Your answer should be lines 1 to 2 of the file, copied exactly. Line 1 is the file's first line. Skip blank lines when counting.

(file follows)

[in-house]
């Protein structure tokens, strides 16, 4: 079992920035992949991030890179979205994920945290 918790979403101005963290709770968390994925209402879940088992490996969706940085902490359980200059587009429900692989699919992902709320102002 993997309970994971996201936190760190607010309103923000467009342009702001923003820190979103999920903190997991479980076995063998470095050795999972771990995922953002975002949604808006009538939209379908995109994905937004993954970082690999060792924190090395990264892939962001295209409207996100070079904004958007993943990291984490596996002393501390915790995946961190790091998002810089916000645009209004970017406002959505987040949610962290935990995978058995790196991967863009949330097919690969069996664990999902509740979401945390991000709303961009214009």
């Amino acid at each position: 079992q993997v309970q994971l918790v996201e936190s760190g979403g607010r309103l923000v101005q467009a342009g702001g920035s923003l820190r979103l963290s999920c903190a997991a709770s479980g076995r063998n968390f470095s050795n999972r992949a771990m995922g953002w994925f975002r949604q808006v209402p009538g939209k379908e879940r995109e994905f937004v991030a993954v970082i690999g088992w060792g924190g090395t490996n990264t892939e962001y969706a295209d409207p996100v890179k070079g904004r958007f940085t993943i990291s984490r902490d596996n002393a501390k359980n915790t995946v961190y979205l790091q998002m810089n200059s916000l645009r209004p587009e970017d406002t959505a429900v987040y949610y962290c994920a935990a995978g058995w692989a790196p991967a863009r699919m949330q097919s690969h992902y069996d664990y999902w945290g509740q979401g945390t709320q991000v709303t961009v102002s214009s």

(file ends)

[in-house]
């Protein structure tokens, strides 16, 4: 079992920035992949991030890179979205994920945290 918790979403101005963290709770968390994925209402879940088992490996969706940085902490359980200059587009429900692989699919992902709320102002 993997309970994971996201936190760190607010309103923000467009342009702001923003820190979103999920903190997991479980076995063998470095050795999972771990995922953002975002949604808006009538939209379908995109994905937004993954970082690999060792924190090395990264892939962001295209409207996100070079904004958007993943990291984490596996002393501390915790995946961190790091998002810089916000645009209004970017406002959505987040949610962290935990995978058995790196991967863009949330097919690969069996664990999902509740979401945390991000709303961009214009």